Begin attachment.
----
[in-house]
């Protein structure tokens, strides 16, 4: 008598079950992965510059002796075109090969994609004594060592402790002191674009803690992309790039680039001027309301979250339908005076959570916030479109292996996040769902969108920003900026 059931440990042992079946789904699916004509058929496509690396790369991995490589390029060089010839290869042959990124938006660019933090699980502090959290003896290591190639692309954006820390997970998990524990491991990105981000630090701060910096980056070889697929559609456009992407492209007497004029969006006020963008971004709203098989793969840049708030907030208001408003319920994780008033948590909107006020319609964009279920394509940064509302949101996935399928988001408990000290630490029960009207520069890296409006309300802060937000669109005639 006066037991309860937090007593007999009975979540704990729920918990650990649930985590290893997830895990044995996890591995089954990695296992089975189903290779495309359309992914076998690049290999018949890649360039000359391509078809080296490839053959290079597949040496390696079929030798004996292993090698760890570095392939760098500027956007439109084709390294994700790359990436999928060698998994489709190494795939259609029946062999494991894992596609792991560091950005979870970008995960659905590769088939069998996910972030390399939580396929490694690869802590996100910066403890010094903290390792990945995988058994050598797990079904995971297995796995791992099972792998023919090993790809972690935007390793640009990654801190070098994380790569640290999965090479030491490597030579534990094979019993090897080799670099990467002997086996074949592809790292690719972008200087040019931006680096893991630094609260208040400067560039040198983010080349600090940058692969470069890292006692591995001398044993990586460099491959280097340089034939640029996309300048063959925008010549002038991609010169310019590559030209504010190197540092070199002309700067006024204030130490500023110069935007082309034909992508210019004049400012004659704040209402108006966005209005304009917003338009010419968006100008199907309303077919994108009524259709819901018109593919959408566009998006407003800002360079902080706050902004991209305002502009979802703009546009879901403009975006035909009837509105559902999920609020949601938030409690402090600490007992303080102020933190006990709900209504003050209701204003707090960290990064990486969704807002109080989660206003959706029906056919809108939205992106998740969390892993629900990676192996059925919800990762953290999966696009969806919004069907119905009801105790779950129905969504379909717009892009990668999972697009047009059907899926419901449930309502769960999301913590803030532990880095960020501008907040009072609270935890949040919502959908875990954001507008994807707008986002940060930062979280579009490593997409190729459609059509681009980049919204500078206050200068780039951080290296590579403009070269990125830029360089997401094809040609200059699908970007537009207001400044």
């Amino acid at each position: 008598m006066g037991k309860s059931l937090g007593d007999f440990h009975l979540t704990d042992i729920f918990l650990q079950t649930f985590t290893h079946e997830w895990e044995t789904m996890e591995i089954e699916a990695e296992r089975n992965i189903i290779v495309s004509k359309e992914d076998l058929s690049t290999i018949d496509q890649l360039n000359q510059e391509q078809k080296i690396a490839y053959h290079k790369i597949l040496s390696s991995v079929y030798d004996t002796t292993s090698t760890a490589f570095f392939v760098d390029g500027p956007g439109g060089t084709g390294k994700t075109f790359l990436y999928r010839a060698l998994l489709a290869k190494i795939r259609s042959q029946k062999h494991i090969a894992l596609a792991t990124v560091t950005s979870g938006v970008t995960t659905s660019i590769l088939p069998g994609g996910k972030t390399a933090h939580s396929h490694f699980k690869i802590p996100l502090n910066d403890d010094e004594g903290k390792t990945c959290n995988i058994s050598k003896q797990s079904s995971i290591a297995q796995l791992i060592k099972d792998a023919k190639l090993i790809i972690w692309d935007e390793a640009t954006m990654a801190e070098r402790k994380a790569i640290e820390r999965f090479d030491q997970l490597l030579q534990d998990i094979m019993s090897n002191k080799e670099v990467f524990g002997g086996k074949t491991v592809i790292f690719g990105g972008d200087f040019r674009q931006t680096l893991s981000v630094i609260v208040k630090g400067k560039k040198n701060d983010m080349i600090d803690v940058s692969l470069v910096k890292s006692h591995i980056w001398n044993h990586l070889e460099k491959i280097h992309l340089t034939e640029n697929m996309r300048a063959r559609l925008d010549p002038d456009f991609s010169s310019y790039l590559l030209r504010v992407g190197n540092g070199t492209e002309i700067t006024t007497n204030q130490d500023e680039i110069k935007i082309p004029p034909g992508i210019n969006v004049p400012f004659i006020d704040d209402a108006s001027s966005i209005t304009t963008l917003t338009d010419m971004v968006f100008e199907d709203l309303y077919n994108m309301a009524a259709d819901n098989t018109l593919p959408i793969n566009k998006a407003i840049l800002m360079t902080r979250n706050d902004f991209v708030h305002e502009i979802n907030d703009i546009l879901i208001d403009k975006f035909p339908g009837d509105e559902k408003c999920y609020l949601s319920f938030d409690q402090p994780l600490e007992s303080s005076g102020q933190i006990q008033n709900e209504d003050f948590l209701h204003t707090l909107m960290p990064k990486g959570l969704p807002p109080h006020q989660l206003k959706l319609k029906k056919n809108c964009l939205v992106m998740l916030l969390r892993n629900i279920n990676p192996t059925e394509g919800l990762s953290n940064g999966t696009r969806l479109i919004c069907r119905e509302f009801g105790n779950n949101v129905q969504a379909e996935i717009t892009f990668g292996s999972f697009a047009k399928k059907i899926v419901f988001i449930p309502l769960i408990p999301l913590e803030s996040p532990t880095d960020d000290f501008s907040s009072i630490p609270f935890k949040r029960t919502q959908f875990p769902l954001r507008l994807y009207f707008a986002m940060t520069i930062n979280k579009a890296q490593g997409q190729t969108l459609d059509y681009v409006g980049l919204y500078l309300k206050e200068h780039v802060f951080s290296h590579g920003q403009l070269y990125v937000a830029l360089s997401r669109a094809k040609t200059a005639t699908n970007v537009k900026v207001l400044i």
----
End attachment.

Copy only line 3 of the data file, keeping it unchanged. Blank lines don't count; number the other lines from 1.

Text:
């Amino acid at each position: 008598m006066g037991k309860s059931l937090g007593d007999f440990h009975l979540t704990d042992i729920f918990l650990q079950t649930f985590t290893h079946e997830w895990e044995t789904m996890e591995i089954e699916a990695e296992r089975n992965i189903i290779v495309s004509k359309e992914d076998l058929s690049t290999i018949d496509q890649l360039n000359q510059e391509q078809k080296i690396a490839y053959h290079k790369i597949l040496s390696s991995v079929y030798d004996t002796t292993s090698t760890a490589f570095f392939v760098d390029g500027p956007g439109g060089t084709g390294k994700t075109f790359l990436y999928r010839a060698l998994l489709a290869k190494i795939r259609s042959q029946k062999h494991i090969a894992l596609a792991t990124v560091t950005s979870g938006v970008t995960t659905s660019i590769l088939p069998g994609g996910k972030t390399a933090h939580s396929h490694f699980k690869i802590p996100l502090n910066d403890d010094e004594g903290k390792t990945c959290n995988i058994s050598k003896q797990s079904s995971i290591a297995q796995l791992i060592k099972d792998a023919k190639l090993i790809i972690w692309d935007e390793a640009t954006m990654a801190e070098r402790k994380a790569i640290e820390r999965f090479d030491q997970l490597l030579q534990d998990i094979m019993s090897n002191k080799e670099v990467f524990g002997g086996k074949t491991v592809i790292f690719g990105g972008d200087f040019r674009q931006t680096l893991s981000v630094i609260v208040k630090g400067k560039k040198n701060d983010m080349i600090d803690v940058s692969l470069v910096k890292s006692h591995i980056w001398n044993h990586l070889e460099k491959i280097h992309l340089t034939e640029n697929m996309r300048a063959r559609l925008d010549p002038d456009f991609s010169s310019y790039l590559l030209r504010v992407g190197n540092g070199t492209e002309i700067t006024t007497n204030q130490d500023e680039i110069k935007i082309p004029p034909g992508i210019n969006v004049p400012f004659i006020d704040d209402a108006s001027s966005i209005t304009t963008l917003t338009d010419m971004v968006f100008e199907d709203l309303y077919n994108m309301a009524a259709d819901n098989t018109l593919p959408i793969n566009k998006a407003i840049l800002m360079t902080r979250n706050d902004f991209v708030h305002e502009i979802n907030d703009i546009l879901i208001d403009k975006f035909p339908g009837d509105e559902k408003c999920y609020l949601s319920f938030d409690q402090p994780l600490e007992s303080s005076g102020q933190i006990q008033n709900e209504d003050f948590l209701h204003t707090l909107m960290p990064k990486g959570l969704p807002p109080h006020q989660l206003k959706l319609k029906k056919n809108c964009l939205v992106m998740l916030l969390r892993n629900i279920n990676p192996t059925e394509g919800l990762s953290n940064g999966t696009r969806l479109i919004c069907r119905e509302f009801g105790n779950n949101v129905q969504a379909e996935i717009t892009f990668g292996s999972f697009a047009k399928k059907i899926v419901f988001i449930p309502l769960i408990p999301l913590e803030s996040p532990t880095d960020d000290f501008s907040s009072i630490p609270f935890k949040r029960t919502q959908f875990p769902l954001r507008l994807y009207f707008a986002m940060t520069i930062n979280k579009a890296q490593g997409q190729t969108l459609d059509y681009v409006g980049l919204y500078l309300k206050e200068h780039v802060f951080s290296h590579g920003q403009l070269y990125v937000a830029l360089s997401r669109a094809k040609t200059a005639t699908n970007v537009k900026v207001l400044i």